By Peyman Jafari
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Beneath the Lies

This article is over 16 years, 1 months old
Review of 'Iran Today', Dilip Hiro, Politico's £9.99
Issue 308

For those of us who are terrified by the prospect of a new war that would turn Iran into another Iraq, this book is a refreshing antidote to the simplistic view of Iranian politics and society pictured in the mainstream.

Dilip Hiro, who has written extensively on the Middle East and frequently travels to Iran, gives an easy to read account of Iran’s history which helps us to understand the current crisis.

It includes the Constitutional Revolution (1905-11) that gave birth to the parliament (Majlis); the reign of Reza Shah before the Second World War; the CIA and MI6 coup of 1953 which toppled Mossadeq, the democratically elected leader who dared to nationalise oil; the brutal, US supported, rule of Mohamed Reza Shah; the 1979 revolution; and the bloody Iran-Iraq war, in which the US frequently sided with Saddam Hussein.

Hiro shows that the desire of ordinary Iranians for democracy, social justice and independence has repeatedly brought them into conflict with great powers – mainly Britain before the Second World War and the US thereafter.

But the historical focus has a downside. Firstly, the book doesn’t entirely live up to its title. In most chapters, the current face of Iranian politics and society only emerges sporadically. Secondly, because Hiro has written the book in ten independent chapters, he ends up repeating some issues several times.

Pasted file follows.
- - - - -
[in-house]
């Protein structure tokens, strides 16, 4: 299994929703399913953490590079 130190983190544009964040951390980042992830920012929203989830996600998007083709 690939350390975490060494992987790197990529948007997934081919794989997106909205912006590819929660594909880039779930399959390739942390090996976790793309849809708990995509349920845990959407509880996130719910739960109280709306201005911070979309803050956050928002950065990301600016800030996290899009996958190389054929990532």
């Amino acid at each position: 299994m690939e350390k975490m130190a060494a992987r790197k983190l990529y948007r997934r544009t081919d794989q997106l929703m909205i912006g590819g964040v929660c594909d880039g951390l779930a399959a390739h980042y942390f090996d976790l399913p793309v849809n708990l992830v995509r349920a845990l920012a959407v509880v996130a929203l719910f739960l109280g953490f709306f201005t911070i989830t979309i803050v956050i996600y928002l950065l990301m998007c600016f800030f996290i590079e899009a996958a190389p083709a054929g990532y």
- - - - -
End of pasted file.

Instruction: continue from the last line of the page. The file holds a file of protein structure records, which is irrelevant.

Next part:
However, this doesn’t mean Hiro is quiet about current issues. The epilogue documents very well the “nuclear crisis” and the election of Ahmadinejad in July 2005.

Also the chapter on youth and women is very useful. It points to the paradox of official politics which discriminate against women and the important role women have come to play in the economy and in the movements that challenge the political system.

Hiro’s account of Iran’s domestic politics shows how simplistic it is to call Iran a “totalitarian state” as Condoleezza Rice has done. The factional fights inside the regime, the debates about the role of religion, women’s rights, democracy and other issues show the picture is much more complex.

The resistance of workers, women and students has challenged the political elite and opened up these fissures in the system. The reason for this complexity lies in the nature of the 1979 revolution. Although the revolution was led by the new and traditional middle class, the mass of urban poor and workers participated actively.

The political system that emerged combines institutions like the parliament and the presidency, with other institutions like the Religious Leadership and the Guardian Council, both controlled by the conservative clergy which serve to limit parliament’s power. The same contradiction is built into the social and economic system.

While some in the regime have done everything to serve the interests of the upper middle class and the bourgeoisie, others are afraid of clashing with workers on issues like growing inequality, poverty and privatisation. These contradictions have fed into popular resistance and factional fights.

Hiro shows that popular movements in Iran have repeatedly challenged the political and social order – and on each occasion they have had to confront the great powers. Bush and Blair had better not underestimate how much this experience has shaped the politics of those who once again are fighting for change.

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